• Leaves of the white-fruited blueberry can be used in the craft industry, either pressed or fresh, for their unique texture and color.
    • Due to their hardiness, white-fruited blueberry plants can be used in erosion control projects or in areas where other plants struggle to thrive.
    • The branches and twigs of the white-fruited blueberry can be utilized in decorative wreaths and as part of other decorative art pieces.
    • Photographers and painters may use the white-fruited blueberry plant as a subject for their work, capturing its aesthetic in various seasons.

Interesting Facts

  • bedFeng Shui

    The Himalayan blueberry is not used in Feng Shui practice.

  • aquariusZodiac Sign Compitability

    The Himalayan blueberry is not used in astrology practice.

  • spiralPlant Symbolism

    • Longevity: The Vaccinium glaucoalbum, also known as the Blueberry, often symbolizes longevity due to its hardy nature and the longevity-associated antioxidants present in its berries.
    • Wellbeing: Blueberries are known to be superfoods, so they represent good health and wellbeing.
    • Abundance: Blueberry bushes produce many berries, representing abundance and fertility.
    • Protection: The Blueberry plant is associated with protection since its dense thickets provide shelter and sanctuary for various wildlife.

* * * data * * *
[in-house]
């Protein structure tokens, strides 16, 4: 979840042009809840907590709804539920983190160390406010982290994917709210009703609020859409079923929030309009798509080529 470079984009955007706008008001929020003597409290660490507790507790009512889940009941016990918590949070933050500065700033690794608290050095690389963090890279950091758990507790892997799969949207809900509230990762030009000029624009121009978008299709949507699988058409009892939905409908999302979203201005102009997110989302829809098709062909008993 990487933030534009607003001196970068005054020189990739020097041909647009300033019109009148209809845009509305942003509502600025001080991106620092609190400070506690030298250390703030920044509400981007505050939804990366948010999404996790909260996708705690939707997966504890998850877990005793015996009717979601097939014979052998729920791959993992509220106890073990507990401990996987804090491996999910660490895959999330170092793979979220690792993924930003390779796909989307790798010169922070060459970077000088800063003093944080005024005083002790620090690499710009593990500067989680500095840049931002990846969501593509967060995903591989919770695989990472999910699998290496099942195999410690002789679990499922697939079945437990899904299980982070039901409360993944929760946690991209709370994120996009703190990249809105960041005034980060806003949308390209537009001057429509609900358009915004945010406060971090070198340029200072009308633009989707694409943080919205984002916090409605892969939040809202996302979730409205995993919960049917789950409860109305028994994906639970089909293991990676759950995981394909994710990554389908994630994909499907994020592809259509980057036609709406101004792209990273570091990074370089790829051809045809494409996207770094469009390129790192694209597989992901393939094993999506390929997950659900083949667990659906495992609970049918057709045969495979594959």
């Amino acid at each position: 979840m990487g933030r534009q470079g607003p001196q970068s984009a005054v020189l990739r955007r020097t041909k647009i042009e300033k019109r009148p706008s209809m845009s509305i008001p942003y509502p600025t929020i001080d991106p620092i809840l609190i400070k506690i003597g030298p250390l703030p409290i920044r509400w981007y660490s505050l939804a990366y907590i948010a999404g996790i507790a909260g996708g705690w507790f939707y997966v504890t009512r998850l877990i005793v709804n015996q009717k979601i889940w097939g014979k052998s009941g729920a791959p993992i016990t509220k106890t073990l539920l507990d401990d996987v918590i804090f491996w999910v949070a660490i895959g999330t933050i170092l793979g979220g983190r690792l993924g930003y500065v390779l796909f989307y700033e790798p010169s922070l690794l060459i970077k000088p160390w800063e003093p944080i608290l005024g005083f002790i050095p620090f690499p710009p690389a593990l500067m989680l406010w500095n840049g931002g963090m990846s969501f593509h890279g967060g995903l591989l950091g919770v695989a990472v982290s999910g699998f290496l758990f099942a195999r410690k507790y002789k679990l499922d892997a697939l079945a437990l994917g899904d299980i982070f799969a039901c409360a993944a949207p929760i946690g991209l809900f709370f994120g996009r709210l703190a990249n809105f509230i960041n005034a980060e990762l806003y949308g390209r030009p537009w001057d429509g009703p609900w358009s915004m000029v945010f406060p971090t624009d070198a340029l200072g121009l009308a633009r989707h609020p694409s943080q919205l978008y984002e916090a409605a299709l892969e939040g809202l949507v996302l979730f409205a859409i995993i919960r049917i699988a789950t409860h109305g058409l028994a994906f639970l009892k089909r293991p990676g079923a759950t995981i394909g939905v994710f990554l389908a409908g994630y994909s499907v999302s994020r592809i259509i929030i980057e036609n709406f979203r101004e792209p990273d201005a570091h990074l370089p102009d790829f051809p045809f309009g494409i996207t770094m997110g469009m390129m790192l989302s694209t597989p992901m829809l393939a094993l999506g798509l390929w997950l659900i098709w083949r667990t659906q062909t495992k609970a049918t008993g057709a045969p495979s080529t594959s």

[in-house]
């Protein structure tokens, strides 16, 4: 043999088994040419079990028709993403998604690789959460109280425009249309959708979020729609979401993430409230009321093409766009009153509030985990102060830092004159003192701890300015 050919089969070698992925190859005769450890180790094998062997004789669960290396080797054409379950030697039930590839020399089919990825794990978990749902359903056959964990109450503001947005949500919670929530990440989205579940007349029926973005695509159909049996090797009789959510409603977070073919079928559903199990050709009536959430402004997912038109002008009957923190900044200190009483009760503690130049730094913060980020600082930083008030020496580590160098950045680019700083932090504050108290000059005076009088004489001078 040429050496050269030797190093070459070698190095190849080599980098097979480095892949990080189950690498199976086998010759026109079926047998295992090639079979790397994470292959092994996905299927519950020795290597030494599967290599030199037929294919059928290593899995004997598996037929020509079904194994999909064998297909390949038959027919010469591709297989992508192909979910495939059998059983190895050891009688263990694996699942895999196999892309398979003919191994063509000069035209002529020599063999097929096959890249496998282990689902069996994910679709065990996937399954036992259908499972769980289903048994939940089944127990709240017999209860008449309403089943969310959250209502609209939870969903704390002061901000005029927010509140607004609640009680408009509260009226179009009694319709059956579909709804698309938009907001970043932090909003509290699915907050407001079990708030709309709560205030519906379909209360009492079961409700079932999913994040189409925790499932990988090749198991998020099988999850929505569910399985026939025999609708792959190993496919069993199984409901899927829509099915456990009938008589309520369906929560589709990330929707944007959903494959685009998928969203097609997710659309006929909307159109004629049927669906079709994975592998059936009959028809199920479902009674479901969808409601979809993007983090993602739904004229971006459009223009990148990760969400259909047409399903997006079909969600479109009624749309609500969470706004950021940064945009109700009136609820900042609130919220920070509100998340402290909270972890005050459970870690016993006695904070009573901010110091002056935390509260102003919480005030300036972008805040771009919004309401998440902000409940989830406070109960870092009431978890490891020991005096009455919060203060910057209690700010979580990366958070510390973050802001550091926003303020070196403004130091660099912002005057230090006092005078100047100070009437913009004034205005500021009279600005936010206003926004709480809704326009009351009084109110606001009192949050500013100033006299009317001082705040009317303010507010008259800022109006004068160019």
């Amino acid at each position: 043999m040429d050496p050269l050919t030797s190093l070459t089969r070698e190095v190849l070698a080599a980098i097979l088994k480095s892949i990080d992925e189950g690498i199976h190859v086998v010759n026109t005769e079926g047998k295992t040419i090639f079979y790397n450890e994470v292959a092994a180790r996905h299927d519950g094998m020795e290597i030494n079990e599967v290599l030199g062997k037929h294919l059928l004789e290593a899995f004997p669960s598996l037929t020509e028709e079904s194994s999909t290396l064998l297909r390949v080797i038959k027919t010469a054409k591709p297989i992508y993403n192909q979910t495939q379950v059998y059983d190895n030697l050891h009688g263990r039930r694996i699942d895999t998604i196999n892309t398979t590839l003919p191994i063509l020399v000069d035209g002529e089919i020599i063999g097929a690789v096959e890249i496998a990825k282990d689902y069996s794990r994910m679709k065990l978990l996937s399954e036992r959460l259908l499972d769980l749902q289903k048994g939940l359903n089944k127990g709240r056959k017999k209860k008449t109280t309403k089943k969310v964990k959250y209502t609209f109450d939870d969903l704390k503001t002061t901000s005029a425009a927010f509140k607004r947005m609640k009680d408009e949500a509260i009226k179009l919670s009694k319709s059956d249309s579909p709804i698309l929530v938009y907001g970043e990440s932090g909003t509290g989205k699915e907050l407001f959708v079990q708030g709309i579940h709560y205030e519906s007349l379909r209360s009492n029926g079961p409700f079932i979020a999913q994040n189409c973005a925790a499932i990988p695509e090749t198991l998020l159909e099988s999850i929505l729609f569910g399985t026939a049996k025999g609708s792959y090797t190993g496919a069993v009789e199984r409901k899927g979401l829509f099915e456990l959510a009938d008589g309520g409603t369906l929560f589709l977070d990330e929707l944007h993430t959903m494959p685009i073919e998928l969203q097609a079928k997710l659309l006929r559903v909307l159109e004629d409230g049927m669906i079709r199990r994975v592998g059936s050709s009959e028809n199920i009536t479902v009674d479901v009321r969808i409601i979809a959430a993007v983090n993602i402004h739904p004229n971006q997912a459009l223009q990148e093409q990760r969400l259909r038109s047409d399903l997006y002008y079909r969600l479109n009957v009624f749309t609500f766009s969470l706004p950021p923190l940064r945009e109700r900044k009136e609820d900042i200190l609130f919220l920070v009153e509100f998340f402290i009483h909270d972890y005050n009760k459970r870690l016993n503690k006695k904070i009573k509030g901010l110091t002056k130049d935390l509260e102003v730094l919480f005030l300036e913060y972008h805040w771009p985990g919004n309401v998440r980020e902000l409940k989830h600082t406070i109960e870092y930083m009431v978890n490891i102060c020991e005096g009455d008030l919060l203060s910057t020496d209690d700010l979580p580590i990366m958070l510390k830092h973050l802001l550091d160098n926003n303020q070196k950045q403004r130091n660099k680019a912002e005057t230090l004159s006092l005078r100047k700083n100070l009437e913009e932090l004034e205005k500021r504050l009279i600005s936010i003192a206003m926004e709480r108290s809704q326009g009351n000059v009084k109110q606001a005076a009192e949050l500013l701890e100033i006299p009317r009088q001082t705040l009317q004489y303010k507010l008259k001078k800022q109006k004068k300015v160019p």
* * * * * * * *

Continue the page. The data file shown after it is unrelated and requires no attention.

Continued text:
• Youthfulness: Due to the antioxidant properties of blueberries that combat aging, the plant is often connected to the theme of maintaining youth and vitality.

Every 1-2 weeks
500 - 2500 Lux
Every 2-3 years
Spring-early summer
As needed
  • water dropWater

    The Himalayan Blueberry, Vaccinium glaucoalbum, requires consistent moisture and should not be allowed to dry out completely. Water the plant deeply once a week with about 1-2 gallons of water, depending on the size of the plant and soil drainage. During hot, dry periods, the frequency may increase to twice a week to maintain moist soil. It's important to avoid overwatering, which could lead to root rot, so adjust the amount based on rainfall and soil conditions.

  • sunLight

    Himalayan Blueberry thrives in partial shade to full sun. The best spot for the plant is one where it receives dappled sunlight throughout the day or full morning sun with some afternoon shade. Avoid placing it in deep shade, as this can reduce fruiting and lead to a leggy growth habit.

  • thermometerTemperature

    For Himalayan Blueberry, the ideal temperature range is between 60-75°F. It can survive minimum temperatures of around 20°F, making it suitable for USDA zones 7-9. Avoid exposing the plant to temperatures over 85°F for extended periods as this may cause stress.

  • scissorsPruning

    Prune the Himalayan Blueberry in late winter or early spring before new growth begins. This promotes healthy growth, prevents overcrowding, and encourages fruit production. Remove any dead or diseased branches, thin out older stems, and cut back excessive growth. Pruning yearly helps maintain plant shape and vigor.